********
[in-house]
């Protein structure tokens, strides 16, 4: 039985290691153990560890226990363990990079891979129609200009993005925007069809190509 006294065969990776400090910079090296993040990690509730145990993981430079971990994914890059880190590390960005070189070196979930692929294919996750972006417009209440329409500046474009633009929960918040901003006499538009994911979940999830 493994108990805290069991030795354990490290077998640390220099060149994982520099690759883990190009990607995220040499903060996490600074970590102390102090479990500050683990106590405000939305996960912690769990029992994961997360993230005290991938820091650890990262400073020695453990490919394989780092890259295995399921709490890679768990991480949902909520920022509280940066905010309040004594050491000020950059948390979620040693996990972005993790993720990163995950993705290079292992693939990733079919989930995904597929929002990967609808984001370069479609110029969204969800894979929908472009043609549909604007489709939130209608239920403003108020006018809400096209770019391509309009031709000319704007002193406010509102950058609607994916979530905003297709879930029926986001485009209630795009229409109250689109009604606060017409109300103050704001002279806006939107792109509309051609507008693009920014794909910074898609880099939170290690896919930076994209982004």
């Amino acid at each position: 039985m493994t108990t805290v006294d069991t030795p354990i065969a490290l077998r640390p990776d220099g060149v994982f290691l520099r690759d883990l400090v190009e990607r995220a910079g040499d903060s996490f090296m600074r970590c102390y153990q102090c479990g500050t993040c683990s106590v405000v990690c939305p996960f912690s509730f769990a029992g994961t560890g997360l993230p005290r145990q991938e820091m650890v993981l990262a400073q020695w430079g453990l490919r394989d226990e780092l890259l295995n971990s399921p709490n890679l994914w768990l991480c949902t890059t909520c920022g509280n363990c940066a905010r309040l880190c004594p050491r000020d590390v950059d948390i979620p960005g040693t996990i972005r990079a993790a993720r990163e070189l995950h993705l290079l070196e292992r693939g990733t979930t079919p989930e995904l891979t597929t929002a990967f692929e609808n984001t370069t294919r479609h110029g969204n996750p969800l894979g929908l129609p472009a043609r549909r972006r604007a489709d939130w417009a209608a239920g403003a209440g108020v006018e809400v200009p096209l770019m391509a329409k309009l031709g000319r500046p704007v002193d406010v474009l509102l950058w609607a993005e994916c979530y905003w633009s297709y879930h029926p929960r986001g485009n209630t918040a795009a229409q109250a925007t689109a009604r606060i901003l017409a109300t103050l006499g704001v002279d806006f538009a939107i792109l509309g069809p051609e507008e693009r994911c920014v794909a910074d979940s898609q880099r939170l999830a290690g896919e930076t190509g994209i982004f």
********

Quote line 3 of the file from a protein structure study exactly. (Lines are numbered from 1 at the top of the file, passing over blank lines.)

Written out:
């Amino acid at each position: 039985m493994t108990t805290v006294d069991t030795p354990i065969a490290l077998r640390p990776d220099g060149v994982f290691l520099r690759d883990l400090v190009e990607r995220a910079g040499d903060s996490f090296m600074r970590c102390y153990q102090c479990g500050t993040c683990s106590v405000v990690c939305p996960f912690s509730f769990a029992g994961t560890g997360l993230p005290r145990q991938e820091m650890v993981l990262a400073q020695w430079g453990l490919r394989d226990e780092l890259l295995n971990s399921p709490n890679l994914w768990l991480c949902t890059t909520c920022g509280n363990c940066a905010r309040l880190c004594p050491r000020d590390v950059d948390i979620p960005g040693t996990i972005r990079a993790a993720r990163e070189l995950h993705l290079l070196e292992r693939g990733t979930t079919p989930e995904l891979t597929t929002a990967f692929e609808n984001t370069t294919r479609h110029g969204n996750p969800l894979g929908l129609p472009a043609r549909r972006r604007a489709d939130w417009a209608a239920g403003a209440g108020v006018e809400v200009p096209l770019m391509a329409k309009l031709g000319r500046p704007v002193d406010v474009l509102l950058w609607a993005e994916c979530y905003w633009s297709y879930h029926p929960r986001g485009n209630t918040a795009a229409q109250a925007t689109a009604r606060i901003l017409a109300t103050l006499g704001v002279d806006f538009a939107i792109l509309g069809p051609e507008e693009r994911c920014v794909a910074d979940s898609q880099r939170l999830a290690g896919e930076t190509g994209i982004f």